Tennessee Education Association

Great Public Schools for All Students

            

New state leadership brings opportunities, familiar fights

Historic change is happening in the state capitol. A new governor and more than a quarter of the General Assembly will take their places in January as newly elected officials. Along with new lawmakers are new leaders in the state Senate and House of Representatives.

There is hope that the goals and needs of educators, students and parents across Tennessee will be addressed by the incoming General Assembly and administration. 

Governor-elect Bill Lee won a convincing general election after a bruising Republican primary. While education did not play a central role in either contest, Lee did outline priorities and perspectives on education. 

As the owner of one of the largest heating and plumbing contractors in the state, Lee did emphasize the importance of vocational education. He highlighted this focus in one of his campaign commercials where Lee welded a pipe.      

“For way too long, we’ve told people you got to go to college—don’t go into the trades,” Lee said, noting his company trained more than 1,000 skill tradesmen in 10 years. “I don’t just talk about vocational training. We’ve actually done it, and we’ve helped a lot of men and women—families—make really good lives for themselves. We’re going do that all over Tennessee,” he said.

Lee has floated a proposal that every Tennessee student take at least one vocational course, whether it be computer coding or carpentry. It is a marked change from the college-bound emphasis of the Haslam administration. 

“There is real opportunity for the incoming governor to connect with teachers about meeting his goals,” said TEA President Beth Brown. “He has called into question the current number one educational goal of the state—test scores. Vocational courses don’t fit into the test-score goals. I think Lee understands that as long as high-stakes decisions are tied to test scores, his CTE goals will not be met.” 

Brown notes that project-based learning, the way many Tennessee teachers taught prior to the drive on test scores, fits into the goal of real-world skills that vocational classes provide.

“He has said how much he respects teachers and understands our profession. It’s our hope that he will rely on us to help meet his idea of what Tennessee education should be. We see a lot of common ground from his statements and hope to work with him in a constructive manner,” Brown said.

Lee has been a supporter of private school vouchers. He has reiterated his stance on the issue in recent interviews, but has not committed his administration to having its own privatization bills.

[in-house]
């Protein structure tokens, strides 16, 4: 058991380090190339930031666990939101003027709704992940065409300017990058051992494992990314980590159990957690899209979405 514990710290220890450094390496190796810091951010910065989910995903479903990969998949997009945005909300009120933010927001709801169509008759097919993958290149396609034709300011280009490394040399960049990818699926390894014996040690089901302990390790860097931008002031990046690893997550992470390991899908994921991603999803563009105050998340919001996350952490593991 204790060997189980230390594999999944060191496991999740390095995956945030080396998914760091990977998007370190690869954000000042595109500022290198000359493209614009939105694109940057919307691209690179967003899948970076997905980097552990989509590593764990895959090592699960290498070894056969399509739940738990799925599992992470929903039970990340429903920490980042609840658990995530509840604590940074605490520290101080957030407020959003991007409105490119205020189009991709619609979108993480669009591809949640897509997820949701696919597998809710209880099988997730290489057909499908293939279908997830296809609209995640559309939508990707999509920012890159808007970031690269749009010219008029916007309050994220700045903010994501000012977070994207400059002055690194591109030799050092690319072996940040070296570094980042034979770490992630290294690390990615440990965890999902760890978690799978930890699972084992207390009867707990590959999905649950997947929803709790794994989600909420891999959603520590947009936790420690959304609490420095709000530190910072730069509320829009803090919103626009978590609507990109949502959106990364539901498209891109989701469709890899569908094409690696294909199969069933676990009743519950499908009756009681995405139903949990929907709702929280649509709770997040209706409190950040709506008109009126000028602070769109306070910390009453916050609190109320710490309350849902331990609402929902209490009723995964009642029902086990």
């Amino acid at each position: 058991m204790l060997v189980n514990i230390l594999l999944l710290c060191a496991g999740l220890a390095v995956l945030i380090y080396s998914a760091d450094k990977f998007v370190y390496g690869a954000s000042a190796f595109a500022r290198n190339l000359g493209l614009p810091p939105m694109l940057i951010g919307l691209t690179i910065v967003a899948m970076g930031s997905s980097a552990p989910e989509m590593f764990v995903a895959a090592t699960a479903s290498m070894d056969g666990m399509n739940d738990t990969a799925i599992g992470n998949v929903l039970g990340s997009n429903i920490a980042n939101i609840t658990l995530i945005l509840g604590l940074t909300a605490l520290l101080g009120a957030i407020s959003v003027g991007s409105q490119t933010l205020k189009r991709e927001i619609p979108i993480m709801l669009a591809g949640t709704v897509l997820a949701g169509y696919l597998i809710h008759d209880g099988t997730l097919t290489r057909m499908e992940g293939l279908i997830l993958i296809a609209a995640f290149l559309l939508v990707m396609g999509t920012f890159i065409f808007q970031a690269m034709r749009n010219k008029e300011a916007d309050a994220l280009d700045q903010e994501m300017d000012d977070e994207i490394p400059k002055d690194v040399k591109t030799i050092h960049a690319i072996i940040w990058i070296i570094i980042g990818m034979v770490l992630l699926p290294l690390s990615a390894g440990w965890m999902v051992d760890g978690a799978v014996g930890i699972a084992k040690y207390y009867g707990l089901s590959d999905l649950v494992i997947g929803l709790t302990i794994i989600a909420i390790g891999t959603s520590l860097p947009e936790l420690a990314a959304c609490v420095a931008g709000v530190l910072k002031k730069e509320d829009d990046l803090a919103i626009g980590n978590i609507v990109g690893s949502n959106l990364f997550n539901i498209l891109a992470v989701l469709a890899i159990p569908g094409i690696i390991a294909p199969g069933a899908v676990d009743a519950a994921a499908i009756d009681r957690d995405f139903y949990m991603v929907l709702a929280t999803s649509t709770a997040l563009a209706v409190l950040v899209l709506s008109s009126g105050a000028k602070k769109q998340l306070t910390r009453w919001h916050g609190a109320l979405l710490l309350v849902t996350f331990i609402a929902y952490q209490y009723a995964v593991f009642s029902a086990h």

“We have an open mind on the governor-elect’s education priorities. We know private school vouchers are damaging public schools in other states. Fortunately, TEA has been able to prevent them in Tennessee for several years. Regardless of the incoming administration, there will be privatization fights like we have experienced in years past,” Brown said.   

The General Assembly is also undergoing a tremendous change in officeholders and leadership. 

In November, the super-majority Republican House caucus overwhelmingly nominated Rep. Glen Casada (R-Franklin) to be the next speaker. 

Casada was instrumental in passing a final hold-harmless bill on the last day of the 2018 legislative session. As majority leader, he made the motion to recall the state budget from the clerk’s desk and hold it in the House until the administration and Senate passed the House bill to protect students and teachers from state testing failures.  

“Glen Casada showed he was willing to advocate for teachers and parents across the state, and took decisive action to make sure they are treated fairly and respectfully during state testing failures,” said TEA Chief Lobbyist Jim Wrye. “Leader Casada can be a great advocate for education, and we look forward to working with him and the entire House leadership team to move Tennessee public education forward.” 

In the Senate, Republicans re-nominated Sen. Randy McNally (R-Oak Ridge) as the speaker of the body, and as extension the state Lieutenant Governor. McNally began his tenure as head of the Senate in 2017. His leadership has been key to having the upper chamber pass more pro-public education legislation and halt anti-teacher measures.

Senate Republicans elected Sen. Jack Johnson (R-Brentwood) as Majority Leader and Sen. Ken Yager (R-Kingston) as Republican Caucus Chair to round out the new leadership team. Johnson and Yager have good relationships with TEA and its membership. Both leaders also have solid voting records on key education issues. 

“Johnson and Yager have had open doors to the concerns of TEA members, and we believe the practice will continue in their new leadership roles,” Wrye said. 

House Republicans elected Rep. William Lamberth (R-Portland) as Majority Leader, Rep. Cameron Sexton (R-Crossville) as Republican Caucus Leader, and Rep. Rick Tillis (R-Lewisburg) as Caucus Whip.

House Democrats elected their first African American top officer, Rep. Karen Camper (D-Memphis) as Minority Leader and retained Rep. Mike Stewart (D-Nashville) as Democratic Caucus Leader. 

Senate Democrats elected Sen. Jeff Yarbro (D-Nashville) as Minority Leader and Sen. Raumesh Akbari (D-Memphis) as Democratic Caucus Chair.   
 

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